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It is a tiny Indonesian village, between sea and mangrove, in Weda Bay. My visit is the evening attraction for the hilarious kids.
March 2013. Weda Resort, Halmahera, North Maluku, Indonesia. There is a handful of bungalows, for tourists divers or birdwatchers, far from everything, between the sea and the jungle.
The perfect place to disconnect.
I gave up on the jungle birdwatching tours - not too much of my stuff, I prefer water and fish.
But I improvise a little stroll, at the end of the day, to the neighboring village. His name: Sawai Itepo.
The path leads to a black sand beach. At the end, the village.
It takes only a few minutes to cross this piece of mangroves, taken every day by the inhabitants of Sawai Itepo. Some of them work at the resort.
The cove is really beautiful.
Admittedly, there is the inevitable pile of garbage and plastic waste where pigs and dogs forage, on the edge of the beach, and also some not so beautiful huts, built on marshy ground ... But the soft light The golden end of the day gives a peaceful atmosphere, really serene, to the place.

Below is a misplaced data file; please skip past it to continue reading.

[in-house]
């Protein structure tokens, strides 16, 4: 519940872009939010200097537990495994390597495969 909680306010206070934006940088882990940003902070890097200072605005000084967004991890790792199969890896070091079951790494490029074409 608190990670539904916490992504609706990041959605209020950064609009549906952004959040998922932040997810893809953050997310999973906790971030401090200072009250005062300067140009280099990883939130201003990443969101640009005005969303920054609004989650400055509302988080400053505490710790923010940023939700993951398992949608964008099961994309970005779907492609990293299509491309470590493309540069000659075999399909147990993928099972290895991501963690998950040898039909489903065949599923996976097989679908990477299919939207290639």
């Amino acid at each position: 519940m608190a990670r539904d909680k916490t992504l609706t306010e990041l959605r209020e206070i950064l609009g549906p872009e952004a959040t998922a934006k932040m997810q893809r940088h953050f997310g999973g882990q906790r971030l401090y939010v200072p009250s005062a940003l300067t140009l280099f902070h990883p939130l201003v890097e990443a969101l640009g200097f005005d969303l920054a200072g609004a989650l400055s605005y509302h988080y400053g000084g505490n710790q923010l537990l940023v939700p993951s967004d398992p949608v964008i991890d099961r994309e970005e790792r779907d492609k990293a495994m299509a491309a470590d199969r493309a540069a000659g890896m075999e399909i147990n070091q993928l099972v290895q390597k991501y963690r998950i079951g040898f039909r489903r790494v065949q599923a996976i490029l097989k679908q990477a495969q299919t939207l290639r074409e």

There are traditional boats and fishing nets on the beach, small fields and wooden shacks behind the coconut trees.
A bunch of kids saw me from far away. They run and shout, without daring to approach me at first.
Adults, they greet me politely and laugh a lot to hear me ask permission to take pictures: "Boleh photo? "
Weda Resort helps the local population with, inter alia, an education program through the Sawai Ecotourism Foundation. It gives me a good excuse to engage in a semblance of conversation and visit the village.
I ask to see both schools, in my lean bahasa indonesia. "Di mana sekola? " The children, more and more numerous, show me the way and escort me along the alleys in the ground.
Schools are hard buildings, like the church. Here, the population is Christian.
People enjoy the sweetness of the evening, sitting in front of their doorstep. They chat with friends and watch me with an amused eye. "Sore! Sore! " Good evening !
Dry linen in front of the houses, some in hard, most in wood. Some, painted in bright colors, are brighter than others and seem relatively comfortable. Through the open windows, we sometimes see a sofa in the main room that serves as a living room ...
But other shacks are downright miserable, with their crooked walls, assemblages of old planks and bits of rusty sheet metal.
Here, there is electricity - and TV, thanks to satellite dishes - but not yet running water.
I manage to ask their names for the boldest kids. "Siapa nama? " What's your name ? One by one, they introduce themselves.
And as always, they are the ones who end up asking for photos, delighted to then be reflected on the digital screen.
When I go back home, three girls who dared not talk to me at first, hock me.
They too want their picture! It's gone for ultimate smiles.